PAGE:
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5 Exercises to Strengthen Your Bow Hold

// Strengthen your bow hold this holiday!

Here are five exercises to ensure your bow hold stays strong. A strong and flexible bow hold helps to create a beautifully smooth and rich tone.

When talking about strengthening the bow hold, we should start with the pinky; without pinky strength, the bow can flop, and the sound will suffer! The first four exercises focus primarily on the pinky, and the fifth focuses on all-finger strength and precision. These exercises have been shared with me by many teachers over the years. Practice them every day for a week, and you will feel a noticeable difference in your bow hand.

Pinky Taps Good for learning how to place your pinky accurately

  1. Set your best bow hold

  2. Tap your pinky in the same spot for one minute

  3. Keep your pinky curved throughout

  • Fun tip - Tap along to a slow song that you like

  • Take it to the next level - when you feel confident that you are hitting the same spot, you can increase the speed. Have a practice partner keep a score of how many perfect taps you can do in a row at top speed!

Windshield wipers

Good for strengthening your pinky and learning how the weight of the bow changes in your hand at different angles.

  1. Set your best bow hold

  2. Start with the bow in a vertical position

  3. Hold out your left palm

  4. Rotate from the elbow until the very tip of the bow touches your left hand. The bow will move like a windshield wiper! Move slowly, maintaining a good bow hold throughout (not as fast as the example).

  5. Do it in sets of 12, take a break for 30 seconds, and repeat until your pinky feels tired.

  • Fun tip - Move in time with the song Rain Rain Go Away, it lasts for 12 windshield wipers

Rain rain go away, come again some other day. Little children want to play. Rain rain go away, come again some other day. Little children want to play.

  • Take it to the next level - to make this exercise more challenging, go slower.

Pinky Push-ups Good for Strengthening the pinky

  1. Set your best bow hold and support the very tip of the bow with your left palm.

  2. Isolate the pinky and push down, maintaining a curved shape. This will lift the bow an inch or two into the air.

  3. To feel the benefits of this exercise, it is very important to move slowly and ensure your other fingers do not try to move the bow. It is not important how high the bow is lifted.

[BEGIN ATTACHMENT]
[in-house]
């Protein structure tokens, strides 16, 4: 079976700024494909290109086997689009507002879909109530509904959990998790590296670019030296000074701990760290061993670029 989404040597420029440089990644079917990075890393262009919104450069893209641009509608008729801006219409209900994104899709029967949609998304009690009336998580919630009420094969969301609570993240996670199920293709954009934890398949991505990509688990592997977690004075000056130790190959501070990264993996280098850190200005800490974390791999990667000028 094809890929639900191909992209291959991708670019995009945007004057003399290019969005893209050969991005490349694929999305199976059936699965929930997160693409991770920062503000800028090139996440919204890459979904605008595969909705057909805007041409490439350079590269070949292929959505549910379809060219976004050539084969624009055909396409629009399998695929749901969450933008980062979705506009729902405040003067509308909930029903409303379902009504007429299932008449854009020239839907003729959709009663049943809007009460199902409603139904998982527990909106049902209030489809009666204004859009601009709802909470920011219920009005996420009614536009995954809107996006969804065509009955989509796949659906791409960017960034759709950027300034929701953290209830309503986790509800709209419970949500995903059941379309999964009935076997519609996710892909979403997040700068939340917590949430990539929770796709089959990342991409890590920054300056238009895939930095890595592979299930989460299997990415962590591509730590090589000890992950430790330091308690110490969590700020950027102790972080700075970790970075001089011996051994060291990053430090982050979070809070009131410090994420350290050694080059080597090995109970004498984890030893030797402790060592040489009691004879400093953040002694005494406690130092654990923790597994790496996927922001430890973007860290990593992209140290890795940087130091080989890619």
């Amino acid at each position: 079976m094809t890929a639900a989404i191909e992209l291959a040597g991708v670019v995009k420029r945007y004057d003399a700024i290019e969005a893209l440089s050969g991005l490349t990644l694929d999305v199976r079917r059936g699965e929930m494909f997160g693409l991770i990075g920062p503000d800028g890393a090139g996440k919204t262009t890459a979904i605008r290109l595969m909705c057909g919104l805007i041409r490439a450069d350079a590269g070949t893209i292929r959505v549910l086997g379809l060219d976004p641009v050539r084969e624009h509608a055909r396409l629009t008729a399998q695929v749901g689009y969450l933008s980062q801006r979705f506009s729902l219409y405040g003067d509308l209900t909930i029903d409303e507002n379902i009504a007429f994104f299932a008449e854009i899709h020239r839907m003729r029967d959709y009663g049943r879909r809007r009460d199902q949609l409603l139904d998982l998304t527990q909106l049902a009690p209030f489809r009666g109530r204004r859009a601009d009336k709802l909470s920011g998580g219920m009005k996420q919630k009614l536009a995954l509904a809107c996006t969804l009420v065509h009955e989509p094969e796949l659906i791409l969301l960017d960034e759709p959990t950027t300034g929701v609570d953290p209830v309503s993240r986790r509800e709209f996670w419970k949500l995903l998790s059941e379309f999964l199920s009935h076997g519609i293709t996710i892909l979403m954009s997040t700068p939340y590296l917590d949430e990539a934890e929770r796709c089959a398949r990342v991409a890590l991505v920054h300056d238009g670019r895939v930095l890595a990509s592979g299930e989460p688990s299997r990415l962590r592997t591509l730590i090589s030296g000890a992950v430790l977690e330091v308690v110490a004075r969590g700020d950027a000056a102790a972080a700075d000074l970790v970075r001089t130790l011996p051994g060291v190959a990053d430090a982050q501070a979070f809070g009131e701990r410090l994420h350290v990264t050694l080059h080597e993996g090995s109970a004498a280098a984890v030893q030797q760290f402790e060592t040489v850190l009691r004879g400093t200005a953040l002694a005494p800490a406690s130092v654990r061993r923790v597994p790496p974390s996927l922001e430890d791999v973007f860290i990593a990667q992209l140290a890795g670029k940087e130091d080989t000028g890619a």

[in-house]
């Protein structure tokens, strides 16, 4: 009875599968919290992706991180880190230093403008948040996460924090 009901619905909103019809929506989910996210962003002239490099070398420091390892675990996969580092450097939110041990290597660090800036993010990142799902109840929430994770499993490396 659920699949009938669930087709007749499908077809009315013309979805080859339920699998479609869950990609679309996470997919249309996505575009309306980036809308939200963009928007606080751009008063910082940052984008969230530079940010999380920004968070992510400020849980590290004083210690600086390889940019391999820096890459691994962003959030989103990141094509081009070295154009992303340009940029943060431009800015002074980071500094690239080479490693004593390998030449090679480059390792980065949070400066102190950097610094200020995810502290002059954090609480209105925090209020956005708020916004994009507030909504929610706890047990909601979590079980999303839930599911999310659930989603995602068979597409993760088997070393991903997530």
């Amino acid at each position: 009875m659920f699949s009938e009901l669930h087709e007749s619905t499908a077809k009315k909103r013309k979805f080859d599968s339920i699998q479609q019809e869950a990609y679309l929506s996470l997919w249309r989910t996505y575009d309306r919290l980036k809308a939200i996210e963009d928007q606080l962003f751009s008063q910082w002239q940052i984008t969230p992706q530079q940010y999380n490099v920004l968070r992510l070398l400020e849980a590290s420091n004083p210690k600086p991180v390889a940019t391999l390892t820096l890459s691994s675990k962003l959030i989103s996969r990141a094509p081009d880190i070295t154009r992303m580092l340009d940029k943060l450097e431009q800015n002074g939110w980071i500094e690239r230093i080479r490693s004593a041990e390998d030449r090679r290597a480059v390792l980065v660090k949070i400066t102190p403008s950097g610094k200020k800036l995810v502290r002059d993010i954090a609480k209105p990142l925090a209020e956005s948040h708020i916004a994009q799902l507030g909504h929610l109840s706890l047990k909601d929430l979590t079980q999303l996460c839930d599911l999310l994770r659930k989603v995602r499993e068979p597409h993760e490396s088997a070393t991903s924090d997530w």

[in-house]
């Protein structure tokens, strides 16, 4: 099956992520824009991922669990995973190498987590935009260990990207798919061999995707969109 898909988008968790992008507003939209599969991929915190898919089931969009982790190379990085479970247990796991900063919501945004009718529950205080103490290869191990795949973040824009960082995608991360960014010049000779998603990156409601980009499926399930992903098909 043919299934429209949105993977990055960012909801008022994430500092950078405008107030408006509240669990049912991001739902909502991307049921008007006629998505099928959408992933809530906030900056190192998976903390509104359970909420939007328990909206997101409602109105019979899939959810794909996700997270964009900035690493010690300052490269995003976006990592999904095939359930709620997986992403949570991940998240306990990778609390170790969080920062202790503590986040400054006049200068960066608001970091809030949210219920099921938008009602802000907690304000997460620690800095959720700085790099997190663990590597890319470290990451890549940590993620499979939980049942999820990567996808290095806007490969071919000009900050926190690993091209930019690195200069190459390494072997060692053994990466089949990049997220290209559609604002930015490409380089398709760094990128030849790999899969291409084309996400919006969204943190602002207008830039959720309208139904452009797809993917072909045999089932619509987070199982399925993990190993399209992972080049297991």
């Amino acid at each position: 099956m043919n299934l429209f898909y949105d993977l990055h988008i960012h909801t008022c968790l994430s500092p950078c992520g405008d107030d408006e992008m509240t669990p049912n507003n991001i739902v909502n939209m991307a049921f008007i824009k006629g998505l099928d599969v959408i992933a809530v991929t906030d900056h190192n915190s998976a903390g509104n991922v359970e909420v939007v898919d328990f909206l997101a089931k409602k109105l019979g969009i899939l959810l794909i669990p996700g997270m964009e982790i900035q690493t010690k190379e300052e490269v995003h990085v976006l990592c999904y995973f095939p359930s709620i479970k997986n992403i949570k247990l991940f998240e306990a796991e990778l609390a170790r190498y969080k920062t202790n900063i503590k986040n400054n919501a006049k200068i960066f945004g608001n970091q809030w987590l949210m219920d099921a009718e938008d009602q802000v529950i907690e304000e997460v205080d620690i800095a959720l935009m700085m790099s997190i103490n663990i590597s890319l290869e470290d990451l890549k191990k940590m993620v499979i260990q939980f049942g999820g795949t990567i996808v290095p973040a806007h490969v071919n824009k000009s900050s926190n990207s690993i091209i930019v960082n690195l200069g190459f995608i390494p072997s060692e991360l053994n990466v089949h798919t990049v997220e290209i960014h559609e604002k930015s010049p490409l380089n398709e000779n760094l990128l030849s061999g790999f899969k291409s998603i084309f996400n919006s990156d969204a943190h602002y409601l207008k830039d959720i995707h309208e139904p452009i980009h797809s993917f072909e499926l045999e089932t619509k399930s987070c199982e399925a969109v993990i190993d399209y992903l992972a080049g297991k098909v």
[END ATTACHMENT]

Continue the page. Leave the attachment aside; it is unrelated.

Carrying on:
• Fun (and silly) tip - Make a teeny tiny weight to strap to your pinky. See the blog image :)

  • Take it to the next level - Add a weight to the tip of the bow to make your pinky work harder. You can use a piece of string to hook over the tip and attach something light, like a paper clip. Keep adding more clips until you reach the desired weight.

Tip to Heel Good for bow hand and arm strength. Moving through the different hand positions to play with a straight bow.

  1. Set your bow at the tip and ensure it is on the highway.

  2. Lift the bow an inch above the string, move it slowly and with control (not as fast as the example) to the heel of the bow, and set it on the string.

  3. Take a 3-second rest and move in the same way back to the tip, and repeat.

  • Fun Tip - Make a daily video and see how your bow control improves.

  • Take it to the next level - When you can move the bow slowly and with control, you can increase the speed and remove the rest time. Use a metronome and keep score of the speed you are going. Make sure to land your bow on the beat.

Spider Fingers

Good for strong and flexible bow fingers

  1. Set your best bow hold

  2. Hold the bow vertically

  3. Move one finger up at a time, followed by the thumb, until you reach the tip of the bow.

  4. Make sure you move your fingers in this order: 1st, 2nd, 3rd, 4th, thumb. Take small steps with your 'spider' fingers.

  5. Flip the bow around in your bow hand so the tip points to the ground, and walk your spider fingers the same way until you return to the heel. (see example below)

  • Fun Tip - Sing itsy bitsy spider as you move your 'Spider' fingers up and down the bow!

  • Take it to the next level - Challenge a friend to a spider finger duel. Who can walk up and down the bow the fastest with a correct bow hold? If your bow hold slips, you have to start at the beginning!

I hope you enjoy these great bow exercises and that they give your holiday songs that extra ounce of pizzazz you’ve been looking for to entertain your families this holiday season! If you are a Songbird Rising Student and you need help with any of these exercises, don't forget to ask Mrs Laura.


Two more great blogs from Songbird Rising

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